We recently checked this book out from the library. Weatherwatch has lots of neat facts and several somewhat easy and interesting experiments. If you are doing an elementary study on weather you may find the book helpful! Be sure to see if your library can get this book for you!
I always appreciate when other moms recommend resources to me as it simplifies my time. Do you have a good weather resource to suggest?
(The above link is an affiliate link. Thank you for supporting this site.)
We survived our first week last week! These are a few books we plan to read this week:
Magic School Bus Inside the Human Body (This is much younger than my daughter’s reading level, but I hear it goes well with Classical Conversation science this cycle. I’m excited to find out!)
Who Was Walt Disney? This is a fun read for my daughter before everything becomes related to Classical Conversations starting next week.
Do not forget to use your local library for books as well!
What are you reading this week?
(The above posts are affiliate links. Thank you for supporting this site.)
(Let me start this post by saying, outside of the church, my participation in 4-H had more impact on me in my youth than any other organization. I learned leadership, citizenship, organization, public speaking- well, the list could go on an on. My husband is a 4-H alum too. Both of us are in career fields that 4-H helped us learn about and in my case, sparked my interest. So, to us, this is an important program.)
As our daughter wrapped up her time as a clover bud, at our recent County show, she was taking in projects and trying to decide what she would like to show next year. She has quite the list.
As she is telling me what she would like to show, I’m writing down the projects she mentions, and I start to look in our local project guidebook for the requirements. While I have worked Cloverbud projects into our homeschool days, I have yet to do so with the projects beyond that.
I realized how easy it will be for her to combine some projects for 4-H as she is already going to be doing it in our homeschool program. Take reading for example. We have a county project where you keep a list of books you read and then do a report on one. We do lots of book reports and she can easily keep a list of books.
If you homeschool and participate in 4-H, let me encourage you to find ways to combine as much as you can. As a (part time) work outside the home mom, it’s important to me to find ways to be able to do both homeschooling and 4-H well, but still save time.
And if your family does not participate in 4-H, call your local Extension office and check it out. I’m guessing something will be beneficial to your family.
For Classical Conversations Science weeks 13-18 I plan to use the following resource. Again, I may add in something different each week too, and I’ll share that as we get into weekly resources.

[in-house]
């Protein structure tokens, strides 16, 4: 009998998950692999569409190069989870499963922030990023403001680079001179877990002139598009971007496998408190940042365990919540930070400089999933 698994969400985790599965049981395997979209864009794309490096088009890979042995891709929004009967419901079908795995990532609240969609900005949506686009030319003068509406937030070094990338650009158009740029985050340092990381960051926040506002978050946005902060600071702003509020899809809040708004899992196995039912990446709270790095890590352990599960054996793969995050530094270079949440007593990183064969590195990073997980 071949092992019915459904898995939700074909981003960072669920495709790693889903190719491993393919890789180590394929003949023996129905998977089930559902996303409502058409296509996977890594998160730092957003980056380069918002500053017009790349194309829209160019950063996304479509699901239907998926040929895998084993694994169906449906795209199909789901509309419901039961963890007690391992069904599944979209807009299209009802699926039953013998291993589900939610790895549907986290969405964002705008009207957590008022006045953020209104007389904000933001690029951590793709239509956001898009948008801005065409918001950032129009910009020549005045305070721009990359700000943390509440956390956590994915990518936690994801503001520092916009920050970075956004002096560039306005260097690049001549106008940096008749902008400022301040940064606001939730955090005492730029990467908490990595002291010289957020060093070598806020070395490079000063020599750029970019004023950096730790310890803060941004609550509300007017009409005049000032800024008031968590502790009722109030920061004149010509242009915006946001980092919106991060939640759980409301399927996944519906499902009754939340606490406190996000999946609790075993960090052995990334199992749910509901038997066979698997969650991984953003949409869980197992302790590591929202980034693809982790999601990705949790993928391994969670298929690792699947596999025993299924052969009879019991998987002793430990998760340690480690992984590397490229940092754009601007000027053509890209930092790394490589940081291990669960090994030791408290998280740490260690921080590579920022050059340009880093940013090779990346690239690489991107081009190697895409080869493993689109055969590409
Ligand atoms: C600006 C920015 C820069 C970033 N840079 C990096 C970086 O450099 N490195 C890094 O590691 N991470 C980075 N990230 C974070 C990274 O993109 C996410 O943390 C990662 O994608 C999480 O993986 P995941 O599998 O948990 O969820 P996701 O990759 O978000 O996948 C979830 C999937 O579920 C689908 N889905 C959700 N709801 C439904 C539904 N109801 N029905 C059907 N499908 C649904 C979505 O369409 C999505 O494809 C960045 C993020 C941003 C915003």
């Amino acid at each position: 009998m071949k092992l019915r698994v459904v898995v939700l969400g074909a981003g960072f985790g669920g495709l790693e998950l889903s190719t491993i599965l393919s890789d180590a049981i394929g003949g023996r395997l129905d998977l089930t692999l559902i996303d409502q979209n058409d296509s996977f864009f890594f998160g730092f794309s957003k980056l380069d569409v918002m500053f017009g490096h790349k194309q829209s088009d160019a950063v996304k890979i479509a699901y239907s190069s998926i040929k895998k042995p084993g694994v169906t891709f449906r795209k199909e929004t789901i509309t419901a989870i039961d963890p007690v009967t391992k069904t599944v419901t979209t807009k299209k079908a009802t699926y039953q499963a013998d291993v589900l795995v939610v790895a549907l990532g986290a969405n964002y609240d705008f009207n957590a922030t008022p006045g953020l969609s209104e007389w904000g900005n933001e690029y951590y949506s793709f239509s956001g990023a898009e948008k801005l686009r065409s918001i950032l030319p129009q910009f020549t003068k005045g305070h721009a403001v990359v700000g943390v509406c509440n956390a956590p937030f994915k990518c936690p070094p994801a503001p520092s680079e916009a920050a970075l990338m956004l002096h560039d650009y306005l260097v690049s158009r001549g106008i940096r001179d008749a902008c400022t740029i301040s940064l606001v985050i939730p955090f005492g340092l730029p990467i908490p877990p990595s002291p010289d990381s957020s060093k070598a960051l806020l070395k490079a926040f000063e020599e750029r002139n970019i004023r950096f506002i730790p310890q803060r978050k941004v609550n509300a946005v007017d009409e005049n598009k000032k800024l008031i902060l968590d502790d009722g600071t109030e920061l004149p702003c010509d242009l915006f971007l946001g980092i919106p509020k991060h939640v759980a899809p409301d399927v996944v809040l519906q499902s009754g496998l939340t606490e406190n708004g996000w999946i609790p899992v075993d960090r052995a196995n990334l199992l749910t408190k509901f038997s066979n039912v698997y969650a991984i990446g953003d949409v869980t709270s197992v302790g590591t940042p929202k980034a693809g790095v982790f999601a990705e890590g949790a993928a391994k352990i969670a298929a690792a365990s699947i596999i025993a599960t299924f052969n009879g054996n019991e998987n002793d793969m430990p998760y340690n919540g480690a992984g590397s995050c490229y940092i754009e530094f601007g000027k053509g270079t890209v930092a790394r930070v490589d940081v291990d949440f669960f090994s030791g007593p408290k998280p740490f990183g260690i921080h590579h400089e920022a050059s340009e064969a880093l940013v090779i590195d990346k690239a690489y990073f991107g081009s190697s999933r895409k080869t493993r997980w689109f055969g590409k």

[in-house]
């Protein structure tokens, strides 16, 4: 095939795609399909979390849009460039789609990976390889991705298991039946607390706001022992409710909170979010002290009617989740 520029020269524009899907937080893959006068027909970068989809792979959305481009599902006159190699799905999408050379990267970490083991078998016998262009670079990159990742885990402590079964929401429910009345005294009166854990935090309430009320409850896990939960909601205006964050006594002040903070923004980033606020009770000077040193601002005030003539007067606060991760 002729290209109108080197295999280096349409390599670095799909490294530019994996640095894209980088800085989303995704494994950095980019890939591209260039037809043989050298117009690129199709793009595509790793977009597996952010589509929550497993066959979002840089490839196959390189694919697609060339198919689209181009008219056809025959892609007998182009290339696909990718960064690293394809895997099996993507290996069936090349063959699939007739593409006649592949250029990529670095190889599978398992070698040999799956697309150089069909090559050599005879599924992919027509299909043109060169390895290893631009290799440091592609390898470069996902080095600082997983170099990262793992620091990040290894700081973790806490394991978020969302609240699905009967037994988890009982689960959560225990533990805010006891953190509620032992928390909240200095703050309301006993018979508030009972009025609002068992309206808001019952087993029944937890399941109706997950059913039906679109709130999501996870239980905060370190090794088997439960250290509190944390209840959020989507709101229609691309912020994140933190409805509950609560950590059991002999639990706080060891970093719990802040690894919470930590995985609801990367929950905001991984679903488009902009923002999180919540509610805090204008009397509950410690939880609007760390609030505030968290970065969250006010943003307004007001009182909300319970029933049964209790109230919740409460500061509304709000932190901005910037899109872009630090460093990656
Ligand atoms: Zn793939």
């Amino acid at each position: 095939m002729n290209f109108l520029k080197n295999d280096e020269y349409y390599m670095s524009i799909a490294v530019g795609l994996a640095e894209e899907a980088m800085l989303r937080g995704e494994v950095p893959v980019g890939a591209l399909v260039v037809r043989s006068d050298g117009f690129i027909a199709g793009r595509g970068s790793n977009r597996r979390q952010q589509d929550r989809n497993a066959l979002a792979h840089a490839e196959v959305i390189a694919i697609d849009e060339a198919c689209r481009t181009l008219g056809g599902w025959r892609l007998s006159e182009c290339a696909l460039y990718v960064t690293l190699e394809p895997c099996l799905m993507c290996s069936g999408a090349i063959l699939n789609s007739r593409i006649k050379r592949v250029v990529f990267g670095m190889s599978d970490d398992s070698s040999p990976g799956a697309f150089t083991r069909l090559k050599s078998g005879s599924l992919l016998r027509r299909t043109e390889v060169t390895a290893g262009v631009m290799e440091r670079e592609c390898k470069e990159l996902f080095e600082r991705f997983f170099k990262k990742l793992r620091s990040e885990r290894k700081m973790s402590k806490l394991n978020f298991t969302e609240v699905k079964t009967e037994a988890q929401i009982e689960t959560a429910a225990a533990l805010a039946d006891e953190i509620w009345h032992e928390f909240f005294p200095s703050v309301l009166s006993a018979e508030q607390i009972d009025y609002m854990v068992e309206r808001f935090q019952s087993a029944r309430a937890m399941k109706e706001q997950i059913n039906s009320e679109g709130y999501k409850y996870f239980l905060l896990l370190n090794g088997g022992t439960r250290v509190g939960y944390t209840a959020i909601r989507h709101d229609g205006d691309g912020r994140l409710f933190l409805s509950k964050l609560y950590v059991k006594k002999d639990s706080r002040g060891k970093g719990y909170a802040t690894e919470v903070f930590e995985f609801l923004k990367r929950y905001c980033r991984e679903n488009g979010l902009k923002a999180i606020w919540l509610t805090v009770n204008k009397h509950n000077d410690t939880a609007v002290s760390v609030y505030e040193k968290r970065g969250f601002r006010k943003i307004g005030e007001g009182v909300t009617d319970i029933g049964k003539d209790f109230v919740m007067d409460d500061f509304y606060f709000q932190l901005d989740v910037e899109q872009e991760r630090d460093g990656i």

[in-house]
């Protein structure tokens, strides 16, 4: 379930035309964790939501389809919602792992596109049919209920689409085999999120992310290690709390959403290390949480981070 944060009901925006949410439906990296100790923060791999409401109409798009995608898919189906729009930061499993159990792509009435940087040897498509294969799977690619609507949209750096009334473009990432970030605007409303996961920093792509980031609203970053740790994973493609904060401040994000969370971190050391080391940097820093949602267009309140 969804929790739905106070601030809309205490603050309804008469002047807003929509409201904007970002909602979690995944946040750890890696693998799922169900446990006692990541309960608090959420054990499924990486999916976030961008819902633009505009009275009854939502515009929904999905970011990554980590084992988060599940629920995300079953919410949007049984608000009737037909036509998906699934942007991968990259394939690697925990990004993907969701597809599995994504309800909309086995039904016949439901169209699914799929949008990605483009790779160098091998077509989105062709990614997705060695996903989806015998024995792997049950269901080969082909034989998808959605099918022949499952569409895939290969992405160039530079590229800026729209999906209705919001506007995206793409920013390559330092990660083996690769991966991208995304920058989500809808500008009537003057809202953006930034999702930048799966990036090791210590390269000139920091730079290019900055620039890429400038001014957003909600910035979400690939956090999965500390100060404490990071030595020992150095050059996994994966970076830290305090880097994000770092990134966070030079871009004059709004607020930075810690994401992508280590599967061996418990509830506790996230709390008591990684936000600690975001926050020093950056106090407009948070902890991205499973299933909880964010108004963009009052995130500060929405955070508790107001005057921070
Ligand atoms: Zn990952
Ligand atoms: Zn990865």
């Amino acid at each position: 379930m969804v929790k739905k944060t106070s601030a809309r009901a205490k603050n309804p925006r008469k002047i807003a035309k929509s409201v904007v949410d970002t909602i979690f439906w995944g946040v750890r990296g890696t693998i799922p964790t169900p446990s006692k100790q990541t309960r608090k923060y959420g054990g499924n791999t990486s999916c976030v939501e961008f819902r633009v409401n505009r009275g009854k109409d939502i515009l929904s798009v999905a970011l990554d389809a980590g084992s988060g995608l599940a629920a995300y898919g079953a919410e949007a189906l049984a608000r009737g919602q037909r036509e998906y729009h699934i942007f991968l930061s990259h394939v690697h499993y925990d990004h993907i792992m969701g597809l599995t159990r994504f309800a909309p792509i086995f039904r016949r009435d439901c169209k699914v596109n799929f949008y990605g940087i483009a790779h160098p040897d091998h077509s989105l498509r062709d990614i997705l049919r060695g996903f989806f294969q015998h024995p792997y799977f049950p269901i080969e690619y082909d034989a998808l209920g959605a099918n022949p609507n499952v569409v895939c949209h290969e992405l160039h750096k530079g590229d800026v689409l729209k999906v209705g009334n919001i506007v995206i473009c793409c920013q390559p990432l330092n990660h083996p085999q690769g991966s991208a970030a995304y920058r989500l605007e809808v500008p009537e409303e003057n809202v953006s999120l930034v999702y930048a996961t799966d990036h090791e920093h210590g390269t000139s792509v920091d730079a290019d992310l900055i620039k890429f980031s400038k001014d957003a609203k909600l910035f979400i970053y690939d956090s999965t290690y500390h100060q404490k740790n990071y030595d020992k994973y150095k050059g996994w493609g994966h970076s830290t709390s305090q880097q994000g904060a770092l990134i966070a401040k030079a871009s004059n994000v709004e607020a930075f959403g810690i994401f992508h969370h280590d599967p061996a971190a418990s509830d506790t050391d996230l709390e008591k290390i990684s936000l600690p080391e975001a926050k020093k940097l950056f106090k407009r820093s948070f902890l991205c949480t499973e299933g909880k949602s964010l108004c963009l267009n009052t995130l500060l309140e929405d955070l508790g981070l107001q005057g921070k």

The Periodic Table of Elements Coloring Book
Do you know of a elementary friendly Periodic Table book I could look into?
(The above link is an affiliate post. Thank you for supporting this site.)
I plan to use two Usborne Books with Classical Conversations Science weeks 1-12. I’ll probably add other books as we go each week, but these appear to work for the entire first 12 weeks.
See Inside Your Body and Usborne Human Body Reference Book. (The Human Body Reference does have a little reproductive information. Please make sure you find it appropriate for your child.)
You can buy these from an Usborne representative or you may be able to find used copies on Amazon or Ebay. (I purchased these from a friend’s party.)
Do you know of any other great books for cycle 3 science for week 1-12?
As I think about wrapping up school for our rapidly approaching summer break, I like to have a stack of books ready for summer reading. Our local library has a summer reading program (which revolves around the public school schedule), but you have to attend an event weekly, and it’s while I’m at the office.
So, I’m looking for some good books for my child to read this summer. What are your suggestions?
One way I try to track how we are doing with language arts is ask my child to write a journal each week. I give her a prompt and she writes about it. I’m able to see where she is on punctuation, spelling, grammar, etc. She’s grown over the past year doing this and it’s something I think we will continue.
We use a notebook for this project. I usually send it with her during the day since it is something I want her to do without much help so I truly know what she is learning.
She has a writing project and I have a small timesaver for me. Maybe this is something that could work for your family as well.